Who they are: These are people looking to make a big impression in your association. They have blog posts and articles they want to share, keynotes they want to give, and expert information for their peers.
Motivations and engagement tips: Spotlight seekers are motivated by public recognition. Any time you feature them or place them in the limelight, you can be assured they will share it with everyone from their mother to their fur baby's vet.
What they're good at: While they can sometimes be a lot to handle all at once, their desire to create and share content makes them a valuable part of your online community and content strategy (hello, guest blog posts).
Who they are: These people are drawn to your mission. They joined because they believe in your cause and want to be a part of something greater than themselves. Depending on your field, some associations will have more of these than others.
Motivations and engagement tips: Service. Do-gooders want to be of service and help. They're are wonderful volunteers who care less about what they are doing and more about how they are helping make a difference. You need to make them feel valued and show them that they are making an impact.
What they're good at: Do-gooders are tireless advocates for your cause and will use their own social streams to promote your mission. Give them the tools they need to help, such as connecting your online community to their social networks, and they'll use that connection to take your mission to their family and friends.
Who they are: These gregarious people are always mingling; they've never met a stranger. They love meeting new people and are the first ones to introduce themselves, but the most valuable out of this group do more than just grab business cards. They're out there looking for ways to make introductions to others to build a network of valuable connections.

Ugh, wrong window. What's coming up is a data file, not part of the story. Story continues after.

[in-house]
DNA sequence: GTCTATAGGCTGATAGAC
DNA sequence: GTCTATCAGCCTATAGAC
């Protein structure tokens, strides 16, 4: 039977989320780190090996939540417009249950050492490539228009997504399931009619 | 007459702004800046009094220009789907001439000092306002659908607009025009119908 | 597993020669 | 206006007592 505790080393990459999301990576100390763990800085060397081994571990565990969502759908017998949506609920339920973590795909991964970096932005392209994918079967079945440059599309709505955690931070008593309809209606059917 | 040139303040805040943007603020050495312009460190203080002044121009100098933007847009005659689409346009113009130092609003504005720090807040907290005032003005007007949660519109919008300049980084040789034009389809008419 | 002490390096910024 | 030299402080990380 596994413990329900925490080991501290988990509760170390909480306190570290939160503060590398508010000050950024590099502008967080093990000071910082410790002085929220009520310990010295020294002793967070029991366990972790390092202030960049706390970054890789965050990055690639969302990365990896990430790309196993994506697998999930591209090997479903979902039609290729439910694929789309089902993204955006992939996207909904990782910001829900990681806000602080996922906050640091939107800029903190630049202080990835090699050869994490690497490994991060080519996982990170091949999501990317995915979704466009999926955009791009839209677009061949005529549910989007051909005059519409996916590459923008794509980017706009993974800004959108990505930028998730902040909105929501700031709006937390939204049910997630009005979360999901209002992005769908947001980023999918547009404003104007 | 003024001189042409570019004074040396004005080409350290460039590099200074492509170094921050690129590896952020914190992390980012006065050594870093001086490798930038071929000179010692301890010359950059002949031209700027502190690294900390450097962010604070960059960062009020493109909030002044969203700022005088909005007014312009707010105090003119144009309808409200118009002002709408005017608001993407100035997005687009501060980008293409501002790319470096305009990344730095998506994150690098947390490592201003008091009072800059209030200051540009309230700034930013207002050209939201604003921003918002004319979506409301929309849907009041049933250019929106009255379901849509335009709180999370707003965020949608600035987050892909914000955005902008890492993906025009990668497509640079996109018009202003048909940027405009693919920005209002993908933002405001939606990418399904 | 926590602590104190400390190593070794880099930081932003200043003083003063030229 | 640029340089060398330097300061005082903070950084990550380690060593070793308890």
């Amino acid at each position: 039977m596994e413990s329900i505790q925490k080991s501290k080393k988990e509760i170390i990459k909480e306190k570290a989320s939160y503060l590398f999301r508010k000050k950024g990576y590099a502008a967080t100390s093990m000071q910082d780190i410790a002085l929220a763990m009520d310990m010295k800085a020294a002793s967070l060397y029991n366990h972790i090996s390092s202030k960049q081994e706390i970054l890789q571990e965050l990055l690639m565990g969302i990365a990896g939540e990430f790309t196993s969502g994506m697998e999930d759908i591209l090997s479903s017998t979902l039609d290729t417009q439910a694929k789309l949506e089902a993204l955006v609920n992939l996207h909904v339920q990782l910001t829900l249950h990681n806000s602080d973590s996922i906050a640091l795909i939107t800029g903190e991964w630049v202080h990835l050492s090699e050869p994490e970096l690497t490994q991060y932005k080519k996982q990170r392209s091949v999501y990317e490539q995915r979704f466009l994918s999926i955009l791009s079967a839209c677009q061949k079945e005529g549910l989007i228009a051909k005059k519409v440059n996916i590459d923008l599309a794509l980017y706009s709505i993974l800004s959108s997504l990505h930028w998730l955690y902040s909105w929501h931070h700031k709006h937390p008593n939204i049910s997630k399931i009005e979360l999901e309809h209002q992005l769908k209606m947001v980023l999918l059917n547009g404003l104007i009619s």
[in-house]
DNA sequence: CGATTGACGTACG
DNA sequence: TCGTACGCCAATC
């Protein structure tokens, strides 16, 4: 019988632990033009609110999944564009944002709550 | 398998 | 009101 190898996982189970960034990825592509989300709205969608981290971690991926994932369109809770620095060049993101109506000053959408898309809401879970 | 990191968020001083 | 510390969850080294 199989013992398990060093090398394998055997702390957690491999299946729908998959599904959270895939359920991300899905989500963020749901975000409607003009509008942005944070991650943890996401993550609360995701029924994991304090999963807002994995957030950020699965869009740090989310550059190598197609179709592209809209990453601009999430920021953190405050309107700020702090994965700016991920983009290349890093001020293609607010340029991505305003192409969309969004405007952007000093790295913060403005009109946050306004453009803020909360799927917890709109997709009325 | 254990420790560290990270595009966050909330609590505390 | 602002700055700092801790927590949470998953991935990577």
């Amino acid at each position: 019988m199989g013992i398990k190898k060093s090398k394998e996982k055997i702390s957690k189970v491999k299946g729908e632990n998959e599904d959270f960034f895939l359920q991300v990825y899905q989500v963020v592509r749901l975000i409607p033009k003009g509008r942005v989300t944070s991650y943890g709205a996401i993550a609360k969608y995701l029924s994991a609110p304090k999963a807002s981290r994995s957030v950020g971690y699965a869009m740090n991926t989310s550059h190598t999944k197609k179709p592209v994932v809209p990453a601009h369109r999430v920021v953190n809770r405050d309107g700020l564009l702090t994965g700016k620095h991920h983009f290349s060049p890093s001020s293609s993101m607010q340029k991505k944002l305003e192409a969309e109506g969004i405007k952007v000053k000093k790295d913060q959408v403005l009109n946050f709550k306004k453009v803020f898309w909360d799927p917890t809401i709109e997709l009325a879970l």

Motivations and engagement tips: Networkers are highly motivated by the prospect of bringing people together. They are puzzle people. They enjoy making an introduction in order to solve a problem. They know a little bit about everyone and unlike the spotlight seeker, they're looking for opportunities of mutual benefit.
As long as you're bringing on new members and hosting events or providing opportunities for members to interact, networkers will be engaged. They make excellent late-stage onboarding coordinators. Have someone else do the preliminary onboarding and these folks can follow up.
What they're good at: In addition to bringing people together at functions, networkers can also be excellent content curators because they know people, and they know what information is helpful to which person. They also promote valuable name recognition for your association. If they are out there solving problems and providing value, and they're associated with you, their goodwill reflects positively on your association.
While you can use these profiles to help better understand your members, they should never color your attitude towards them or cause you to cut down on questions because you have them â€œfigured out.â€ Member profiles are a guide and jumping off point so you can understand and engage with members in the way that they find most valuable.
Use these three membership motivator profiles to get started, and back them up with your own data. What types of members are in your association? Do your networkers prefer mentoring opportunities in addition to events and conferences? Adapt these profiles for your members, and use them to create relevant, valuable engagement opportunities.